Based on the text of § 512(c)(1)(A), as well as the limited case law on point, we affirm the District Court's holding that actual knowledge or awareness of facts or circumstances that indicate specific and identifiable instances of infringement will disqualify a service provider from the safe harbor.47
The corollary question on appeal is whether, under the foregoing construction of § 512(c)(1)(A), the District Court erred in granting summary judgment to YouTube on the record presented. For the reasons that follow, we hold that although the District Court correctly interpreted § 512(c)(1)(A), summary judgment for the defendants was premature.49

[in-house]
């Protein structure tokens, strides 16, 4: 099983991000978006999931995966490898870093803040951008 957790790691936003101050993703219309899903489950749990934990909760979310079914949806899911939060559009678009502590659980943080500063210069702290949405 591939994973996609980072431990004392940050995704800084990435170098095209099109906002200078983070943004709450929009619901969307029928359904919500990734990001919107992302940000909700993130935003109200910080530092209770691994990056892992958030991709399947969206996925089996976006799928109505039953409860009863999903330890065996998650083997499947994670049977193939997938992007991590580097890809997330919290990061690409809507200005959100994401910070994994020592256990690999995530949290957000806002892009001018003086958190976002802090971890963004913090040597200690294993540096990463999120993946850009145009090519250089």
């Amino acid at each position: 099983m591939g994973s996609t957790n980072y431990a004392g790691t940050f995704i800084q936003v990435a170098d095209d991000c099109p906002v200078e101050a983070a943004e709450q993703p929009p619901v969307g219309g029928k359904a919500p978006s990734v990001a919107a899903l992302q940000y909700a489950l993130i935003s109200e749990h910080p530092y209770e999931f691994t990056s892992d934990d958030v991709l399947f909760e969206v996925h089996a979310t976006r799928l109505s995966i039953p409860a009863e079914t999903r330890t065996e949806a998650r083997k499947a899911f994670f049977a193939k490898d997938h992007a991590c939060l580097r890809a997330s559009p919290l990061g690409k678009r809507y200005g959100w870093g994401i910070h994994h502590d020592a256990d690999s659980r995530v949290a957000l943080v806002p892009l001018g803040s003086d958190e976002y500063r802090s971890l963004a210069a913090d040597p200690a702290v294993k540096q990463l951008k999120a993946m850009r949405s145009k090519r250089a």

The plaintiffs argue that, even under the District Court's construction of the safe harbor, the record raises material issues of fact regarding YouTube's actual knowledge or “red flag” awareness of specific instances of infringement. To that end, the plaintiffs draw our attention to various estimates regarding the percentage of infringing content on the YouTube website. For example, Viacom cites evidence [676 F.3d 33] that YouTube employees conducted website surveys and estimated that 75–80% of all YouTube streams contained copyrighted material. The class plaintiffs similarly claim that Credit Suisse, acting as financial advisor to Google, estimated that more than 60% of YouTube's content was “premium” copyrighted content—and that only 10% of the premium content was authorized. These approximations suggest that the defendants were conscious that significant quantities of material on the YouTube website were infringing. See Viacom Int'l, 718 F.Supp.2d at 518 (“[A] jury could find that the defendants not only were generally aware of, but welcomed, copyright-infringing material being placed on their website.”). But such estimates are insufficient, standing alone, to create a triable issue of fact as to whether YouTube actually knew, or was aware of facts or circumstances that would indicate, the existence of particular instances of infringement.51